If you have smaller hands, you will probably need a smaller grip, and the same with larger hands.

Grip Hand Positioning

You can use a ten-finger grip, interlocking grip, or overlapping grip. If one type of grip is not working, you should try another until you get that comfort and control.

Ten-Fingered Grip

The ten-fingered grip is like the grip you would use to swing a baseball bat. It is a basic grip and involves putting one hand in front of the other on the shaft of your club. You will mainly use the hand that is lowest on the shaft to control and direct the club. If you are right-handed, your right hand should be the lower one on the shaft and the opposite with the left.

Interlock Grip

The interlocking grip is a very stable grip that could be very comfortable for someone with smaller hands. The interlocking grip will keep your club steady and help you control it well. You will interlock your pointer finger of the upper hand with your pinky finger of the lower hand. There are different variations of this grip as well.

Overlap Grip

The overlap grip is for people who have very strong hands and fingers. This grip offers a very stable way to hold your clubs with overlapping fingers resting on top of one another. It is like the interlocking grip but instead of interlocking your pointer and pinky fingers, you will overlap one over the other. There are also variations of this grip.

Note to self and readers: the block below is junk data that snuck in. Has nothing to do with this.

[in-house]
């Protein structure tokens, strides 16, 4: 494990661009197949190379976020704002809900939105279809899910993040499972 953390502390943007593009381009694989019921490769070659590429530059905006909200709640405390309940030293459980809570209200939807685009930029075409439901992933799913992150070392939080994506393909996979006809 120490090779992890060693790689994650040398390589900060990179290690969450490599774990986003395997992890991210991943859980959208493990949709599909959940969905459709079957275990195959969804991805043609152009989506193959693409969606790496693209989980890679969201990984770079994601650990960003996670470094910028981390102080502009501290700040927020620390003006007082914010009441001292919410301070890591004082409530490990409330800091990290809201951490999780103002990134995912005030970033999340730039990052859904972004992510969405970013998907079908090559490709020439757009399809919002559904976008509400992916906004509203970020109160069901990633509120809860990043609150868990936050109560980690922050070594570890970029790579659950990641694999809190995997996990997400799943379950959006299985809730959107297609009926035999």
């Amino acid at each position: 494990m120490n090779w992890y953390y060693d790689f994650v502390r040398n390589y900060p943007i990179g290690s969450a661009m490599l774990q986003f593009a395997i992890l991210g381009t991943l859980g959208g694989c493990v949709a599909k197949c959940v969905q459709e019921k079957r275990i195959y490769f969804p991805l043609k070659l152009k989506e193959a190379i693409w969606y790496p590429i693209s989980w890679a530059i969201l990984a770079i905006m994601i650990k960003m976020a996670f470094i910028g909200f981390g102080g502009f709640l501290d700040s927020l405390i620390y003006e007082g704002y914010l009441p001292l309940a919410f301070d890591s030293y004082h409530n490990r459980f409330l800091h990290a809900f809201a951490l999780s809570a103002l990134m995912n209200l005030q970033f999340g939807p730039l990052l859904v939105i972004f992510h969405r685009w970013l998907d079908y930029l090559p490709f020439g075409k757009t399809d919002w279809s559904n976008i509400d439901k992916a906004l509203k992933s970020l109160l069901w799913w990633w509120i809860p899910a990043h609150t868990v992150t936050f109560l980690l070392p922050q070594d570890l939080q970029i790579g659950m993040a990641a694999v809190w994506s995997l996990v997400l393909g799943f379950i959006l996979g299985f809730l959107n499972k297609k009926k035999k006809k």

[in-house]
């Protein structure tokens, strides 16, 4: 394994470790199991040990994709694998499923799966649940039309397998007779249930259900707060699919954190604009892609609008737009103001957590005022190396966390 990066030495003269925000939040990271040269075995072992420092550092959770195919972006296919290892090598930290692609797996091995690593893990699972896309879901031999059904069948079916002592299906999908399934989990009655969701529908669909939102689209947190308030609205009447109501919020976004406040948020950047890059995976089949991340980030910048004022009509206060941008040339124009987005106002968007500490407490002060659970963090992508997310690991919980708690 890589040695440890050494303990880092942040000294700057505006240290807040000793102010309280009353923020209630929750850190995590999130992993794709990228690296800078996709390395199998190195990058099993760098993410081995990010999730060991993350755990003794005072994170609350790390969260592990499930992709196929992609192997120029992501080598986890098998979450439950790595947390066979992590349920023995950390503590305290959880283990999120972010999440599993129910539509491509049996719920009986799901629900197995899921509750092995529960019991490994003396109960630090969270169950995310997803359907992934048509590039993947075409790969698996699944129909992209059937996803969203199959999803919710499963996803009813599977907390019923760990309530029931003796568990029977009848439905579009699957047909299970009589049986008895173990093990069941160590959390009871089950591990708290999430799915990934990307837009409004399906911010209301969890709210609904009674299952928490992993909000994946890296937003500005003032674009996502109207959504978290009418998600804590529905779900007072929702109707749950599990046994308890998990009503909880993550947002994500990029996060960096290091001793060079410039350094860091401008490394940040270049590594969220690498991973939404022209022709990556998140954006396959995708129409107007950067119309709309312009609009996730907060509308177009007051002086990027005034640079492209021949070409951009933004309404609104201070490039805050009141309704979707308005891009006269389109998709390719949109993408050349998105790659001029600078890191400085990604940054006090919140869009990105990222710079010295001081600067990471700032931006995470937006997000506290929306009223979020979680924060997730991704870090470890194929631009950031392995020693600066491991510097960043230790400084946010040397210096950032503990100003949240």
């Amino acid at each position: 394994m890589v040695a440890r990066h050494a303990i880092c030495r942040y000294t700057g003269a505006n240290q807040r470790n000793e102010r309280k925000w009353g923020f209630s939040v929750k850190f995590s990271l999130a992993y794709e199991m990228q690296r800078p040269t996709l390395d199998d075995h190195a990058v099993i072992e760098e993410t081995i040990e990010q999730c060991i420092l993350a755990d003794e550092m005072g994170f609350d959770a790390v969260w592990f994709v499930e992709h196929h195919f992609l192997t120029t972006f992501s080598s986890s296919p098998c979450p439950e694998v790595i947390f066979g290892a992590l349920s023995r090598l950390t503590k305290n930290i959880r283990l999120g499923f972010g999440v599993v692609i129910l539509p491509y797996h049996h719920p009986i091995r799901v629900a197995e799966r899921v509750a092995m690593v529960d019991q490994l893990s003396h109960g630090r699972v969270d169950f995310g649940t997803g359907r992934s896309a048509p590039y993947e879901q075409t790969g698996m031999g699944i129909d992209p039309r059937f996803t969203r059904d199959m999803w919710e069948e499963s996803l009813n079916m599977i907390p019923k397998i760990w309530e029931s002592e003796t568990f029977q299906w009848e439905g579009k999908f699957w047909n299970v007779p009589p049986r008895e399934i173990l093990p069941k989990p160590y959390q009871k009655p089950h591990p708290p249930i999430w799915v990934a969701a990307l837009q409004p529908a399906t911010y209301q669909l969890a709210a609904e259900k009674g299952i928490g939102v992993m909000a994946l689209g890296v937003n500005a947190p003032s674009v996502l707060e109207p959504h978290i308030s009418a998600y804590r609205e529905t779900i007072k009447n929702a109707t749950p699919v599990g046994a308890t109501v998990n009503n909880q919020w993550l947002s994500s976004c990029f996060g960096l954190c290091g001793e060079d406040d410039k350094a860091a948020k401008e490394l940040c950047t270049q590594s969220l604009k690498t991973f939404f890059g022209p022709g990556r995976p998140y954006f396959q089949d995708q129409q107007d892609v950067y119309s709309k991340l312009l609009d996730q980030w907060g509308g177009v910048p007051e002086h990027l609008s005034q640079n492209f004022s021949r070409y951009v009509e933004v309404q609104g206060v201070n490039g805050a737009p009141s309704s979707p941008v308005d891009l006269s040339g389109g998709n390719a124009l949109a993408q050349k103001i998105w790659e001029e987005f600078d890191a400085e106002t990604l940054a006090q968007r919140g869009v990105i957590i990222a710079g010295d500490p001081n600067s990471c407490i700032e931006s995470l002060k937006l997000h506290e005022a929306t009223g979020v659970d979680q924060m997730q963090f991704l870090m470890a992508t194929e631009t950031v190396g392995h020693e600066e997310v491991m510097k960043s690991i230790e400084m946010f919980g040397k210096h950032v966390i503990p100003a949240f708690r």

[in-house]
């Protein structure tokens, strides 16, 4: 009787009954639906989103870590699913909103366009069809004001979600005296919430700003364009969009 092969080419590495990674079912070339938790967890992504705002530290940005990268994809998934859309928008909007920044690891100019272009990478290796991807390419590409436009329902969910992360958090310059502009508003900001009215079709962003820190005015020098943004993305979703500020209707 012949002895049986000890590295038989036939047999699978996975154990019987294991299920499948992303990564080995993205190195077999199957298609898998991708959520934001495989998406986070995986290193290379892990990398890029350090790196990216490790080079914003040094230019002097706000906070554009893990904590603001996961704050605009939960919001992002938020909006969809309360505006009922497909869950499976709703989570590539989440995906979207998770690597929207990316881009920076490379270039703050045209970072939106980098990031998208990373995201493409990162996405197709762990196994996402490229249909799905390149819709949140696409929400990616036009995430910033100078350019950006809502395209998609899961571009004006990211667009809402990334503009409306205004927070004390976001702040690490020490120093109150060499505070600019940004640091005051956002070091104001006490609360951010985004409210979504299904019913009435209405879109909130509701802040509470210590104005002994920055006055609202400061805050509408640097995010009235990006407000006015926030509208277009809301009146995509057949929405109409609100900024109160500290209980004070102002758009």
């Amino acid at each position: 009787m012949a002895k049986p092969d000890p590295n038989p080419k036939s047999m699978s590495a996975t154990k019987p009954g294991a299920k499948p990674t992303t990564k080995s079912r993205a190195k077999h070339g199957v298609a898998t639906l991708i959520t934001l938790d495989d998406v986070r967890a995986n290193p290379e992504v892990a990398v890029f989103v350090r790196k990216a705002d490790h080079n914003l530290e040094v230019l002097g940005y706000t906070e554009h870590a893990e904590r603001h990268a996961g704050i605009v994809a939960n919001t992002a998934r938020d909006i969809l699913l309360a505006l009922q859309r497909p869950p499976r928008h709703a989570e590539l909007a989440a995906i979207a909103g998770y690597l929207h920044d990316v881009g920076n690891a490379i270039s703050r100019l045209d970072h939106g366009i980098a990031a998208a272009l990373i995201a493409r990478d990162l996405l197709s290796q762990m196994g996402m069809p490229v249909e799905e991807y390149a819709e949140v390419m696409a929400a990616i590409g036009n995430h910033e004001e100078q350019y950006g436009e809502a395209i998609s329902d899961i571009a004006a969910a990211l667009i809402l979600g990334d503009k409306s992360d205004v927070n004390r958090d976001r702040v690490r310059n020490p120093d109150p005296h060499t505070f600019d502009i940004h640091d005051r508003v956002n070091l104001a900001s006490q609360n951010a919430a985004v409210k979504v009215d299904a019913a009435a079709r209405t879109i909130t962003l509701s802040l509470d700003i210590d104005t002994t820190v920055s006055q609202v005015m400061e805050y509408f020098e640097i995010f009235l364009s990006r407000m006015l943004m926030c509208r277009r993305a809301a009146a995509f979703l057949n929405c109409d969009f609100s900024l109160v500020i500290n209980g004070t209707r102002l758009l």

Grip Types

You may not use the same handgrip for all the shots you are trying to make. Weak, neutral, and strong hand grips could be interchangeably used as you travel down the course. You may not want the strongest grip for some smaller chip shots, but for longer iron shots you would want to strengthen up your hand grip.

Back Swing

As you prepare to take a backswing, there are a few fundamentals you should think about to determine the angle you are aiming for and the force in which to hit the ball. Your backswing is key in transferring the energy and speed the ball requires to travel the right distance. The wrong amount of force or angle can prevent your ball from traveling far enough.

As you begin the wind up, your club should be perpendicular to the ground. Then as you continue the back swing, your body will almost make an L-Shape with your club. Your arms should be behind your head with your club lifted and not drooping.

The further back you take your club, the more force you will transfer to your ball as you hit it. If you are playing with a very flexible club, this will add to the force your swing brings. Make sure your knees stay bent throughout the entire windup. Your power comes from your legs so make sure you use them to your advantage.

Through your wind up, you should think about how you are holding your wrists. Your arms will bend at the elbow and as you bring your club behind your head, you will want to keep your wrists straight to help with the club’s stability. This will also stop your wrists from being damaged as your club impacts with the ball.